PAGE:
Harare, Chitungwiza health time bombs

HARARE - A time bomb is ticking in some of Zimbabwe’s biggest urban areas such as Harare and Chitungwiza, where city fathers continue to disconnect water and refuse is piling.

With the onset of the rainy season usually characterised by communicable disease outbreaks, residents in urban areas find themselves relying on unsafe water sources.

In Chitungwiza, the country’s third largest populated urban area, the million plus residents are lucky to get water two days-a-week.

Taps are dry most of the time.

Boreholes drilled by well-wishers such as UN agency, Unicef, after a ravaging cholera outbreak in 2008 are now derelict due to vandalism and overuse.

Four years ago Chitungwiza was the epicentre of a deadly cholera outbreak that killed at least 4 000 people and affected 100 000,  according to aid agencies that moved to contain the situation.

Even though conditions have improved, the state of affairs is far from ideal as residents sometimes sleep in queues hunting for safe drinking borehole water.

Precious Shumba, chairperson of residents’ representative group Harare Residents Trust said cutting water supply to punish residents for non-payment of steep rates could spark a disease outbreak.

“We denounce local authorities that use water to make money. Water remains a human right and we are aware that Chitungwiza and Harare municipalities and other authorities have resorted to disconnecting residents who will be failing to pay,” said Shumba.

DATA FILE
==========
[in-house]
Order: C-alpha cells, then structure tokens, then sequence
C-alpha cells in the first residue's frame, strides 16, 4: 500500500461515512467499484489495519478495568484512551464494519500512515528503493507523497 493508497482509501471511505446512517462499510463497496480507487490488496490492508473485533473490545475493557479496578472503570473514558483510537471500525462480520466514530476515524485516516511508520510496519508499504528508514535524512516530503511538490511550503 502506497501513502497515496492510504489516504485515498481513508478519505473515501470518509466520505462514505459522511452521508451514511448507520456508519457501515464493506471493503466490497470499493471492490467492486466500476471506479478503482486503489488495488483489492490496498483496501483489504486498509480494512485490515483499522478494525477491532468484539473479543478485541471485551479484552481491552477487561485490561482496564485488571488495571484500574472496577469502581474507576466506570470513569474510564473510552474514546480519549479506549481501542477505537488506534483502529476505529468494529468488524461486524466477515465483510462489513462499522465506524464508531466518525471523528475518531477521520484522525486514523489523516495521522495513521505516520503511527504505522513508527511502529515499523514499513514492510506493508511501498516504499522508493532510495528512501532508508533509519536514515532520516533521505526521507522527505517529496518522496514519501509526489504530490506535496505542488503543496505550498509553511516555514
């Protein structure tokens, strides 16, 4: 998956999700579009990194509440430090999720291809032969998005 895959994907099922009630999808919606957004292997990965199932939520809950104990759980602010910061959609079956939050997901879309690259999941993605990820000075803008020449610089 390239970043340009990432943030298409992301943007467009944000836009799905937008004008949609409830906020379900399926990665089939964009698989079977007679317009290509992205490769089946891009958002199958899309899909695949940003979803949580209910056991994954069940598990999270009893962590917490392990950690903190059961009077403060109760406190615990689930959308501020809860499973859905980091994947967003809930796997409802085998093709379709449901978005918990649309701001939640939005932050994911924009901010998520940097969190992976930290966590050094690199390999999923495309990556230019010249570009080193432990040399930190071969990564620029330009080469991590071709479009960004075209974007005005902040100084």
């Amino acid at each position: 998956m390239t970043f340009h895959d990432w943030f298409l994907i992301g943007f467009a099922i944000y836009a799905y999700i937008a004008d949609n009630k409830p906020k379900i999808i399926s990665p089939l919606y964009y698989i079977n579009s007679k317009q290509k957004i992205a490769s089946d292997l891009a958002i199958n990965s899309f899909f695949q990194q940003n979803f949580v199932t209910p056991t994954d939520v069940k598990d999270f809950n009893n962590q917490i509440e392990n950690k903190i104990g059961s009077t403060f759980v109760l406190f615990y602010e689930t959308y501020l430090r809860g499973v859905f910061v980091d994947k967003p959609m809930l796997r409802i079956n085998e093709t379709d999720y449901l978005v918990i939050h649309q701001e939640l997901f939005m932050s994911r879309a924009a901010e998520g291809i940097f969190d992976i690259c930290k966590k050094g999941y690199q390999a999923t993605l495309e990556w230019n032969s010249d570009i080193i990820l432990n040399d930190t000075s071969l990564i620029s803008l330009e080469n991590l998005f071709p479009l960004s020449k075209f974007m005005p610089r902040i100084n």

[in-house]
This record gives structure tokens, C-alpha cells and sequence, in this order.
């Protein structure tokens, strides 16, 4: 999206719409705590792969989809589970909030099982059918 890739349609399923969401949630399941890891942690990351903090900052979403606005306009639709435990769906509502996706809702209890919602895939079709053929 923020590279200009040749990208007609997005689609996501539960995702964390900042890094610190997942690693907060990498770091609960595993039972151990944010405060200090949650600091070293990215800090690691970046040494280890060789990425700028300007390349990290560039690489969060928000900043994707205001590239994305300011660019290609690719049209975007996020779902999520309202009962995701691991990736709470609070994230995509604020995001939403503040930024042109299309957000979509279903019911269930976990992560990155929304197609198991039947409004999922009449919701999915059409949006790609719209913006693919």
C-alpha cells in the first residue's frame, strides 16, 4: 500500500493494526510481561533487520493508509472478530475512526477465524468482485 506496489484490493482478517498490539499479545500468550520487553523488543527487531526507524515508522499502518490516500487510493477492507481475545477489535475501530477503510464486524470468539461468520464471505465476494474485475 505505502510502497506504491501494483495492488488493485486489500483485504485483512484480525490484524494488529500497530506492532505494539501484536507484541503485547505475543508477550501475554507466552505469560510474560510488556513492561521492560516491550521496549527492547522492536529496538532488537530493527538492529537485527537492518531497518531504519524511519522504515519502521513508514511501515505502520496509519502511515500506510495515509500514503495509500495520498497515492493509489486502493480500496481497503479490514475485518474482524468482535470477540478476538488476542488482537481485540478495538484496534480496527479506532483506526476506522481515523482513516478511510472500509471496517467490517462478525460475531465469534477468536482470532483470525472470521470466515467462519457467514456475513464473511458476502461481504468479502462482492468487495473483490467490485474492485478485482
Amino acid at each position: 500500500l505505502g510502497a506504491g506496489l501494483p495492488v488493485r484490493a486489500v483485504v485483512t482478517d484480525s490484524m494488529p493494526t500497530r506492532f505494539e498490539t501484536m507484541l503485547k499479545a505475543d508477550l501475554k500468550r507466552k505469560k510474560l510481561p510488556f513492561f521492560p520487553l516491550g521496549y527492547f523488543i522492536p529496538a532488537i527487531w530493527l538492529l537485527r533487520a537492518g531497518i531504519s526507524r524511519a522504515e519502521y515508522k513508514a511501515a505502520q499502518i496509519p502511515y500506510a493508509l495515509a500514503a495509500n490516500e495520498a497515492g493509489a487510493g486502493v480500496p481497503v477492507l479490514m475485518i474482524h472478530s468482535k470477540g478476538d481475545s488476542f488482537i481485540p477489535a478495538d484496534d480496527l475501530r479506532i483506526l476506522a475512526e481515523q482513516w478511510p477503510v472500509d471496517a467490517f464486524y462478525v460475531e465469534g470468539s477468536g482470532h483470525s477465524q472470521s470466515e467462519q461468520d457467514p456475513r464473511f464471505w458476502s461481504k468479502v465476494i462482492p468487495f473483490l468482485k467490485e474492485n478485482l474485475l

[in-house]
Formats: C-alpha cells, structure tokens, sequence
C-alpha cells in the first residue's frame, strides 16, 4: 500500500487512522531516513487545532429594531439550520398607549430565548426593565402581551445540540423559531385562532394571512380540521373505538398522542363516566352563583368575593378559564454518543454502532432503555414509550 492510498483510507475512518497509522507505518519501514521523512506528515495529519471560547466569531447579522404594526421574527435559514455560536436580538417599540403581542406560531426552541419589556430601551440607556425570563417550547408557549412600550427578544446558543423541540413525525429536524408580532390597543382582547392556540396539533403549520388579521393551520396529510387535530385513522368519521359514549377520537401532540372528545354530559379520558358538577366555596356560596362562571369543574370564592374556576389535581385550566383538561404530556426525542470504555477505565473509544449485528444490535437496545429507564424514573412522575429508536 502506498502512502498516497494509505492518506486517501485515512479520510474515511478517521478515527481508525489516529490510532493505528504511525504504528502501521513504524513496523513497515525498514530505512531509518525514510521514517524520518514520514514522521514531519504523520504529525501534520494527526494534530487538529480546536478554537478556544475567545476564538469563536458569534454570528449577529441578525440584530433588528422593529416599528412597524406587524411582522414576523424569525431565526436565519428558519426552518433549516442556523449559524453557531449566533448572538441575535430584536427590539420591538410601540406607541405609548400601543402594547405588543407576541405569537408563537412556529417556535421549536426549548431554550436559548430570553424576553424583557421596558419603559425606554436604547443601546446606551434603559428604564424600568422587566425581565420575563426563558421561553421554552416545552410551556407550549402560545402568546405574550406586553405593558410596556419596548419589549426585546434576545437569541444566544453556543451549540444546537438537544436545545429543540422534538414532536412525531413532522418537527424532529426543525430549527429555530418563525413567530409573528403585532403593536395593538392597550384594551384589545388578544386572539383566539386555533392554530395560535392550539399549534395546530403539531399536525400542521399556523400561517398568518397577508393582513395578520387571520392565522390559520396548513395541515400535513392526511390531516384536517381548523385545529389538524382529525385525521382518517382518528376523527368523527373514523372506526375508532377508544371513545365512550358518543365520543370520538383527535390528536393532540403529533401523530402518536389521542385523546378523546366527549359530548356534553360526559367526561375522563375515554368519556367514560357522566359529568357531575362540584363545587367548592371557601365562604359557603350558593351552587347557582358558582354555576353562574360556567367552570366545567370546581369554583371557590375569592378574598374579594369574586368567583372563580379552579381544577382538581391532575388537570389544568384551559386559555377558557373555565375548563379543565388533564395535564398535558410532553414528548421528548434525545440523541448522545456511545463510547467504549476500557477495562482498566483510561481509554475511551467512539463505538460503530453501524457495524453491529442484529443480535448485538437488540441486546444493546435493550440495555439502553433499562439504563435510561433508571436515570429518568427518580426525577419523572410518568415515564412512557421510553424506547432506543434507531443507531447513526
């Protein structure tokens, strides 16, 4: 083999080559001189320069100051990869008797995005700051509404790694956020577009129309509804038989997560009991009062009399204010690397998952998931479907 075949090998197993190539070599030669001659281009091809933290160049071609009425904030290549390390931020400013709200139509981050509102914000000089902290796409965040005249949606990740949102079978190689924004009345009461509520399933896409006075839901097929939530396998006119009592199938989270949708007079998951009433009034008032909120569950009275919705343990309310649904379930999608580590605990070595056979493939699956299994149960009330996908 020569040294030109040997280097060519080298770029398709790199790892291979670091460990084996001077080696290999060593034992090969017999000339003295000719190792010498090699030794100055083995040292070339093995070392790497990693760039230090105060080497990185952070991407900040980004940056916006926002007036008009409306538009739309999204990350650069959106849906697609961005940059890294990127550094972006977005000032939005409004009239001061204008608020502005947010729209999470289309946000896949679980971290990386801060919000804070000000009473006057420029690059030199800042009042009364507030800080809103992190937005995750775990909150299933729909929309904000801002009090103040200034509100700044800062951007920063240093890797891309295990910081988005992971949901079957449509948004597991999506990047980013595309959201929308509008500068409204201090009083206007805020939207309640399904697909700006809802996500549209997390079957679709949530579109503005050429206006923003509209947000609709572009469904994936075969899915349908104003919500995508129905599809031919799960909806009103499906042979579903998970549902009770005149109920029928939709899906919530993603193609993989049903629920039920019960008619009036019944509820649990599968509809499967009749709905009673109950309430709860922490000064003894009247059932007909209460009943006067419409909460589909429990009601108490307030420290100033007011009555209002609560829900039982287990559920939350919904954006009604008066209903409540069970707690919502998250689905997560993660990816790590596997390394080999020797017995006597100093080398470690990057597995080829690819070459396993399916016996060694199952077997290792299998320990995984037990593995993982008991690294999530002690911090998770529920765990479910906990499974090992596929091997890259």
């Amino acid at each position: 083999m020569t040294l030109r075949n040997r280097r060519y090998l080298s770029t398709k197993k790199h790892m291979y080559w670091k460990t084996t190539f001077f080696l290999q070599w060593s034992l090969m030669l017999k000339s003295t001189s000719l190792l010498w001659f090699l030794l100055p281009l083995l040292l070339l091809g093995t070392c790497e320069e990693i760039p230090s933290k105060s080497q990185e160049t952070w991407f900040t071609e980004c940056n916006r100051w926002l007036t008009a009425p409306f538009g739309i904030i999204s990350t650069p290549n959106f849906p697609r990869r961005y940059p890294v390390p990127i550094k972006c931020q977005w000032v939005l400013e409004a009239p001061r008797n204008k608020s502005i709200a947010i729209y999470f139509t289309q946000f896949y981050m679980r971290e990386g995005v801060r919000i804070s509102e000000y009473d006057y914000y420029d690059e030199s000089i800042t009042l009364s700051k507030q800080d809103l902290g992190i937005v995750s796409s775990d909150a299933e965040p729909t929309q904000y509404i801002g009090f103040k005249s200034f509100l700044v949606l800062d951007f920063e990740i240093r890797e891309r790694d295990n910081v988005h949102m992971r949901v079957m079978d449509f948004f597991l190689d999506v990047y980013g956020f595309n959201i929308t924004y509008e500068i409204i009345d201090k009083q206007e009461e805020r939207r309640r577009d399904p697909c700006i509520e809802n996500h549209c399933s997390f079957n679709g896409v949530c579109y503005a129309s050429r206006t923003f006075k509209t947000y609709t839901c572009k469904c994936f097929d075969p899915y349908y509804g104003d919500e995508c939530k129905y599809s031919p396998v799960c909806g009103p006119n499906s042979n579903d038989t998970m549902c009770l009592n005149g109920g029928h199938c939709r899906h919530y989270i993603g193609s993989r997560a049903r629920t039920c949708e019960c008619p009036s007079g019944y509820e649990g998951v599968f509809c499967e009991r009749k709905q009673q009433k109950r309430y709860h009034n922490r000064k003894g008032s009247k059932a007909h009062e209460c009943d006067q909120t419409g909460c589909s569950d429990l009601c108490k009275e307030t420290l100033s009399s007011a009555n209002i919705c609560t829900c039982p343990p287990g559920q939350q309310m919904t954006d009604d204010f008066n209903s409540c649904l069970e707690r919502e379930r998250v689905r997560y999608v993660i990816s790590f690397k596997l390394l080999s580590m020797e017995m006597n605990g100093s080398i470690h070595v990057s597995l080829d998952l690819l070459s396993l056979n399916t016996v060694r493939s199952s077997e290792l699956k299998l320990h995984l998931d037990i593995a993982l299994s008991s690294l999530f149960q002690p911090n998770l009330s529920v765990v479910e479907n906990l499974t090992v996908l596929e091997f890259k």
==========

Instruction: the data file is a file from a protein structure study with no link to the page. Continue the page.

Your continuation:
Even those who pay their rates are not spared, as water shortages have become the norm. Chitungwiza Residents and Ratepayers Association chairperson Arthur Taderera said residents had given up hope council would fix water shortage problems.

“Conditions are pathetic. We have areas where people have not received water for the past three years. Boreholes built by MPs using constituency development funds are now down and those that are functioning are overwhelmed,” he said.

“We are still aware of the cholera outbreak that killed hundreds of people here and there are some pockets in the town that still has the disease. With the water cuts we are going to see another outbreak which will spread like a veld fire. Council is insensitive to the plight of the people,” said Taderera.

In the capital, Harare, more than 800 cases of typhoid have been reported this year alone, while the city’s health department has warned that poor sanitation conditions could also lead to a cholera outbreak.

Piled up garbage is not just an eyesore in Zimbabwe’s rundown cities but also diffuse a smell that pollutes the air and also offers perfect breeding ground for bacteria that causes diseases such as malaria.

Diseases such as typhoid, cholera, diarrhoea and malaria are spread through insects, food, water and the threat of further spread, fueled by chronically unsanitary conditions is still very real for residents in Chitungwiza and other towns.

Overpopulation is worsening the situation. Urban planners say most towns and cities are failing to cope with massive rural to urban migration.

Some of the city fathers claim to be acutely aware of the problem, but action has been slow. Emmanuel Chiroto, Harare’s deputy mayor says the city is suffering from a resource shortage to match the population boom.

Chiroto says there is need for rapid infrastructure expansion.

“Harare is the worst affected town by urbanisation. You find more than 10 people sharing a single toilet and as a town we are overwhelmed by demand. We must upgrade our infrastructure in order to cope but unfortunately we do not have the money,” said Chiroto.

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